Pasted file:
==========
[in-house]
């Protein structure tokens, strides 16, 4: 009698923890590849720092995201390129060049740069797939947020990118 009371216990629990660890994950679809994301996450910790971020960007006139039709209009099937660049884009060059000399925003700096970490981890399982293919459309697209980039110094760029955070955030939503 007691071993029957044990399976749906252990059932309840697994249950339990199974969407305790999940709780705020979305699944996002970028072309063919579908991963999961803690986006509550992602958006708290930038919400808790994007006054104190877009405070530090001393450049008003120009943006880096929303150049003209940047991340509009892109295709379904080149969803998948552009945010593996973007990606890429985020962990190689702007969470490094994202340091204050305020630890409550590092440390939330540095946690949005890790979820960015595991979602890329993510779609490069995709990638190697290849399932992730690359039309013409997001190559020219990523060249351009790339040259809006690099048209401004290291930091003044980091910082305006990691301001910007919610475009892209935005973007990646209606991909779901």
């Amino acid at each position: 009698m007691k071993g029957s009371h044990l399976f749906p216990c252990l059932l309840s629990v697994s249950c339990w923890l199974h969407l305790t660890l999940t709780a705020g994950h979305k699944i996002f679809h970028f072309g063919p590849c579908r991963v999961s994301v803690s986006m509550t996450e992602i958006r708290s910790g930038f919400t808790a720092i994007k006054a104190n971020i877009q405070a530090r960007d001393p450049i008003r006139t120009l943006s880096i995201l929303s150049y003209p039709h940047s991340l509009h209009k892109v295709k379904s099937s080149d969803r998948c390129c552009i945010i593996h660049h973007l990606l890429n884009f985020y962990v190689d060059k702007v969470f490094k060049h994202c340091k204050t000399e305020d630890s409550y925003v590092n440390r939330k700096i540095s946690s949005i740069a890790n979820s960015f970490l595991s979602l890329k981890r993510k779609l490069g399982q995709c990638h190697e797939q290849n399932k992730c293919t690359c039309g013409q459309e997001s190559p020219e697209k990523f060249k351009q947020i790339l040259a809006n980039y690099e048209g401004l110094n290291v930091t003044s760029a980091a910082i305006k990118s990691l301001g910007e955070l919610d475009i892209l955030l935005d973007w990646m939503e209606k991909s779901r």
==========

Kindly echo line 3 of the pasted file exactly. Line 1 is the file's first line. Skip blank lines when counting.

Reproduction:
């Amino acid at each position: 009698m007691k071993g029957s009371h044990l399976f749906p216990c252990l059932l309840s629990v697994s249950c339990w923890l199974h969407l305790t660890l999940t709780a705020g994950h979305k699944i996002f679809h970028f072309g063919p590849c579908r991963v999961s994301v803690s986006m509550t996450e992602i958006r708290s910790g930038f919400t808790a720092i994007k006054a104190n971020i877009q405070a530090r960007d001393p450049i008003r006139t120009l943006s880096i995201l929303s150049y003209p039709h940047s991340l509009h209009k892109v295709k379904s099937s080149d969803r998948c390129c552009i945010i593996h660049h973007l990606l890429n884009f985020y962990v190689d060059k702007v969470f490094k060049h994202c340091k204050t000399e305020d630890s409550y925003v590092n440390r939330k700096i540095s946690s949005i740069a890790n979820s960015f970490l595991s979602l890329k981890r993510k779609l490069g399982q995709c990638h190697e797939q290849n399932k992730c293919t690359c039309g013409q459309e997001s190559p020219e697209k990523f060249k351009q947020i790339l040259a809006n980039y690099e048209g401004l110094n290291v930091t003044s760029a980091a910082i305006k990118s990691l301001g910007e955070l919610d475009i892209l955030l935005d973007w990646m939503e209606k991909s779901r």